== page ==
Boston, off the beaten path

Jun 19th, 2007, 11:58 PM
Original Poster
Join Date: Oct 2005
Posts: 256
Boston, off the beaten path

Boston, off the beaten path

I am in Boston for the first time, looking for specific spots in and around the city. Please look over my list of places to visit, as well as my interest criteria. If you have an addition to make, I would appreciate reading it. Thx.

-landscape/architectural photography
-memorable scenary
-viewpoints, panoramas, sunsets
-the outdoors, hikes with a view,
-specialty/unique local cuisine
-unique, interesting experiences full of original character from the local area.

Public Garden
Sunset/night view of Boston skyline
Walk Boston neighbourhoods: --Beacon Hill/Charles Street, South End, Back Bay, North End/Hanover:
Harvard, Cambridge
Eat @ Durgin Park, Legal seafood, Union oyster


sandy456 is offline  
Jun 20th, 2007, 03:28 AM
Join Date: Dec 2005
Posts: 10,168
Okay. You tend to like the same things I do.

Your second list (beginning Public Garden) is actual places, all worth it. I would leave out Union Oyster House for an actual meal, though a dozen on the half shell in the front would not be amiss. People will tell you that Durgin Park is not worth it. It can be, depending on what you want. They actually have wonderful oysters, maybe the best in Boston, and there is a room on the top floor that dispenses with the zoo-like atmosphere. When you check in with the host/hostess, tell them you would like to be on the top floor.

A walk along the Esplanade from Mass Ave to the Hatch Shell gives you plenty of views. For architecture, cross the footbridge to the "flat" of Beacon Hill. Esplore the flat and the Hill itself, both the front (esp Cedar St, Louisburg Sq) and the back of the hill, where the servants lived (the side toward Mass General). This is all relatively standard guidebook stuff. What is not is Bay Village, tucked in between Chinatown and Back Bay. You will have to get directions to find it. The North End is well worth exploring for the architecture buff, not because it looks Italian (it doesn't except for restaurant names) but because it has buildings from every period of Boston's history, from the Revere house to the house where Rose Kennedy was born to lots and lots of 1900 tenements occupied by successive waves of immigrants.

Check out Boston neighborhoods in Wikipedia and follow up the citations.
Ackislander is offline  
Jun 20th, 2007, 04:12 AM
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Much of the real character of Boston is found in non-tourist areas - but even the areas most popular with tourists have some of the interests you list.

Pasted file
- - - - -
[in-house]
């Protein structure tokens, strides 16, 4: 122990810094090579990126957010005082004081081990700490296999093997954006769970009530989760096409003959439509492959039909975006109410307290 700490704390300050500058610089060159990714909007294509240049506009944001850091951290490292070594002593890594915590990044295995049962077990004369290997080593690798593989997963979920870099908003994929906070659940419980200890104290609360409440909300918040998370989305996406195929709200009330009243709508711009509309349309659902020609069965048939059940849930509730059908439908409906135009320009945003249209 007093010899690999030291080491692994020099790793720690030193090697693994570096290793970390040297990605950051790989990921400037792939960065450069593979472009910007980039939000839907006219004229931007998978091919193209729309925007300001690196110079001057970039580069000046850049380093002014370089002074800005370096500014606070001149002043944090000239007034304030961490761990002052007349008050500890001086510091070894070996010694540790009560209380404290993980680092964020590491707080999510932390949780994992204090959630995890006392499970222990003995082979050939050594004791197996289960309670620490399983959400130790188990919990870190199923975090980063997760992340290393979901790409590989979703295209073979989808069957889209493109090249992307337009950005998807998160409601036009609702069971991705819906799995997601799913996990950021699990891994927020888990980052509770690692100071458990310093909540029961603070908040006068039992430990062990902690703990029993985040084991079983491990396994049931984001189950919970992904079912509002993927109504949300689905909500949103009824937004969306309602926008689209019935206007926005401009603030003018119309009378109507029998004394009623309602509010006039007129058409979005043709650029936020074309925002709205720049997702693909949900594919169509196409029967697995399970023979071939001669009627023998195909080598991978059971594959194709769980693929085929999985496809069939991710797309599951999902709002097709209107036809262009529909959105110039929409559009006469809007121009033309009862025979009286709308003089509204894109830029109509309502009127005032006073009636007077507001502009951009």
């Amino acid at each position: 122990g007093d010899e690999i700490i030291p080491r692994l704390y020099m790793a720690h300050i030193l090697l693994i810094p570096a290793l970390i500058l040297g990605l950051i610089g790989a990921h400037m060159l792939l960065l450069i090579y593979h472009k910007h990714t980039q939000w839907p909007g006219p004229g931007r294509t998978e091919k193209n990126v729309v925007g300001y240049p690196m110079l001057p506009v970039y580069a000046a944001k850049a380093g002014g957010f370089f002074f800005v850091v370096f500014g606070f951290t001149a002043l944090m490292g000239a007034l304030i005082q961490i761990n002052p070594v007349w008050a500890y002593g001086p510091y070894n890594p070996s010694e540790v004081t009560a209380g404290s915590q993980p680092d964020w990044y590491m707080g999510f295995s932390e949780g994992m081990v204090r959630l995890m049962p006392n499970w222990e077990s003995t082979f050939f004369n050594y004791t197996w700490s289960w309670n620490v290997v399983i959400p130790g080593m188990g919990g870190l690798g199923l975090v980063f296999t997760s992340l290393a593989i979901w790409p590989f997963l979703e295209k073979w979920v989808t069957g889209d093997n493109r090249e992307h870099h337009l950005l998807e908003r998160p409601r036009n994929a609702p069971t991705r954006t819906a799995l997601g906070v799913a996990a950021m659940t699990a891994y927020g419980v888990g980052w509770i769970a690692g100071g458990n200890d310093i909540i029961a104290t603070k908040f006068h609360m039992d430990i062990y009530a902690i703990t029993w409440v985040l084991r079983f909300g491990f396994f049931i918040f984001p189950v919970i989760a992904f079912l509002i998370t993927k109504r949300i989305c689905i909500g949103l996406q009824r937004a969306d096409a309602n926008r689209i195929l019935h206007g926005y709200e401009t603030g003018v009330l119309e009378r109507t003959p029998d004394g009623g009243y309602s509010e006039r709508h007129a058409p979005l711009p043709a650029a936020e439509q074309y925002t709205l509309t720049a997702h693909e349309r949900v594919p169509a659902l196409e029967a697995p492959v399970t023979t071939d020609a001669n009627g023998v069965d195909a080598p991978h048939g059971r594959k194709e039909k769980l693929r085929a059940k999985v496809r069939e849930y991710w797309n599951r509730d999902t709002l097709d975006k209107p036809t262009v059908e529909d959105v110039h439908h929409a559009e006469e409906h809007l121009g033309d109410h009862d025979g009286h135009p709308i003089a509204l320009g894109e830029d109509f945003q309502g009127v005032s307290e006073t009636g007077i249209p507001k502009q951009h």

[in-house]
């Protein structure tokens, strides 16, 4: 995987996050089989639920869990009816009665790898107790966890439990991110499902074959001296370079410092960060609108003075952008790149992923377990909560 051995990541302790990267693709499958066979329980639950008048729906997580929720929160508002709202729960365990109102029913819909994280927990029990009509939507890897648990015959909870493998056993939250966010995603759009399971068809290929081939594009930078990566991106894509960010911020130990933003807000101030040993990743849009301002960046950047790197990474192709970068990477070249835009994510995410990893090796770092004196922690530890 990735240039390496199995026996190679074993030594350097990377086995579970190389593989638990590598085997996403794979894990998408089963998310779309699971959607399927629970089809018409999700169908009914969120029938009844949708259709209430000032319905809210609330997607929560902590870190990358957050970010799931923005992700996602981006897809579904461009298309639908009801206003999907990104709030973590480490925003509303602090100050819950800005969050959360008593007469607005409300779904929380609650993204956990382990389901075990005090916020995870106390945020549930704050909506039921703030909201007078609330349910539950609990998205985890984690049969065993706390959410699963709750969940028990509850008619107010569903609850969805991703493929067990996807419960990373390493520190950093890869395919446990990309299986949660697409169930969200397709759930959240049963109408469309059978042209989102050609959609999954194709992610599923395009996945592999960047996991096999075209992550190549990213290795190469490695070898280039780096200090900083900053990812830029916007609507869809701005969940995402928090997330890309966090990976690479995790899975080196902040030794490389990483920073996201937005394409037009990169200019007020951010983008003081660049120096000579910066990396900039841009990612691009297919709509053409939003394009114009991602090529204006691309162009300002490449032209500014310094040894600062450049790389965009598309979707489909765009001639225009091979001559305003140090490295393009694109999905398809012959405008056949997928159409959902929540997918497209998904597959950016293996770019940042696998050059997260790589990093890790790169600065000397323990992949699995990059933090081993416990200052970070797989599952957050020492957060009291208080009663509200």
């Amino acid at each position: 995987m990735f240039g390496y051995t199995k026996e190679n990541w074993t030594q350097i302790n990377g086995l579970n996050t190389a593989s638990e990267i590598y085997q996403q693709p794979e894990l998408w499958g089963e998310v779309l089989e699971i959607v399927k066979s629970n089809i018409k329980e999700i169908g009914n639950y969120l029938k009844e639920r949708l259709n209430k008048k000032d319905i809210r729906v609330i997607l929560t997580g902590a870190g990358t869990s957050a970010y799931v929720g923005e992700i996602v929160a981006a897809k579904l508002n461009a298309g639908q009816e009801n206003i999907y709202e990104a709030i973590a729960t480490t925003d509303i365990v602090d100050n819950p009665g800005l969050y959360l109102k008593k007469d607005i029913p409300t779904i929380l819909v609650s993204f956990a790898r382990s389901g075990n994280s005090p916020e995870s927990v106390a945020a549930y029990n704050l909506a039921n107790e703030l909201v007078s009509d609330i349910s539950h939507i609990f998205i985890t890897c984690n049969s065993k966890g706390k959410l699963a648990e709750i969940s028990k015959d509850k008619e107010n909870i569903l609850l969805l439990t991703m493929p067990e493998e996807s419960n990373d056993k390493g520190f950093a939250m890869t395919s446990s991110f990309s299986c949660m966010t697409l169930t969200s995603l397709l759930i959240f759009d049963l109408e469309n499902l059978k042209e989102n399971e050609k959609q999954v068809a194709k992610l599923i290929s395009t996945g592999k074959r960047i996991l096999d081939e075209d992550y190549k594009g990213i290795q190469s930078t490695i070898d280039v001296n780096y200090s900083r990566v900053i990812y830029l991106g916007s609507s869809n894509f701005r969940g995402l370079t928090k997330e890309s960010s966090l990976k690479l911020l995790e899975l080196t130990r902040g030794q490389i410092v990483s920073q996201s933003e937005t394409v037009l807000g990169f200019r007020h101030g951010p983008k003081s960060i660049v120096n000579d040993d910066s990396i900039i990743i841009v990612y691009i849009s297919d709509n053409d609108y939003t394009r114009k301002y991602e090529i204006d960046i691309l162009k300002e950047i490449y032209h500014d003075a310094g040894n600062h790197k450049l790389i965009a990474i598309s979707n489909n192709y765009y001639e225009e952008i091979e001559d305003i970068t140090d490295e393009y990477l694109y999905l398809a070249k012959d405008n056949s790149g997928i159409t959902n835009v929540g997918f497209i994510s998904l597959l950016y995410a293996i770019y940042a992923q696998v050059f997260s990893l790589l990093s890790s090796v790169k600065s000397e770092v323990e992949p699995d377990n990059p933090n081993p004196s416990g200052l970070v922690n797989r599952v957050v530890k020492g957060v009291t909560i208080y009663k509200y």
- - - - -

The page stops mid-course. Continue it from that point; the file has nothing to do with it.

Get a copy of Thursday's Boston Globe and look in the calendar section (tabloid format) and find some community type things to see and do.

Even though it is a very common activity, much of older historical interest can be found along the Freedom Trail.

Sit on a bench, during daylight hours, in the Public Garden or Boston Common and watch Boston walk by. Eavesdrop on conversations.

Walk thru North End during the day - people actually live and work there. In the summer you may be able to chat with some older residents sitting on their front steps.

I would skip Durgin Park and Union Oyster House, unless you want to go for the history and not the food.

gail is offline  
Jun 20th, 2007, 05:57 AM
Join Date: Mar 2003
Posts: 3,125
since you mention architecture, you might want to visit MIT in addition to Harvard. MIT has, I think, 3 buildings designed by IM Pei, and the new Ray Stata Center designed by Gehry. It actually may be more interesting from and architectural photography standpoint than Harvard.

Also, you may want to walk along the harbor, and check out the new Institute of Contemporary Art. There's an interesting architectural structure as well.
china_cat is offline  
Jun 20th, 2007, 06:32 AM
Join Date: Jun 2005
Posts: 479
Consider South Boston
East Broadway from L Street to Marine Bay- Beautiful Old Homes near the water. Then go over to L street Beach and get a view of the city and the water.

The most attractive streets in the South End are Columbus Ave from Dartmouth St. to Massachusetts Ave.

Tremont Street at Dartmouth and Union Park (try to see Union Park after dark).
TKT is offline  
Jun 20th, 2007, 06:47 AM
Join Date: Oct 2003
Posts: 5,760
Try all the stellar local ice cream shoppes. You'll find them easily, usually a line of 15 people waiting for a scoop. Not a fan of ice cream? Then you haven't tried New England Homemade Ice Creams in summertime. Come to think of it, I've seen people lining up in WINTER for it, too.
tracys2cents is offline  
Jun 21st, 2007, 06:29 AM
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Posts: 375
For some nature, if you go to Cambridge check out Mt. Auburn Cemetery. It's a short bus ride down Mt. Auburn Street from Harvard Square (I am not sure of the exact bus number that goes there). There's great bird-watching there (if you are into that) plus it's very historic and beautiful.
MarieF is offline  
Jun 21st, 2007, 07:16 AM
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You will get a great view of the city from a Boston Harbor Cruise (about and hour and relatively inexpensive). They are sometimes included with the Boston trolley tours (several operators)-price often negotiable. Would recommend you not eat a Durgin Park or Union Oyster House, though taking a peak is interesting. Maybe just a drink...
peggybauer is offline  
Jun 21st, 2007, 07:48 AM
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You can also visit Boston Light on Little Brewster Island in Boston Harbor. Built in 1716, it's the only remaining "manned" lighthouse in the US. Go to for more information.
MarieF is offline  
Jun 21st, 2007, 08:37 AM
Join Date: Apr 2006
Posts: 727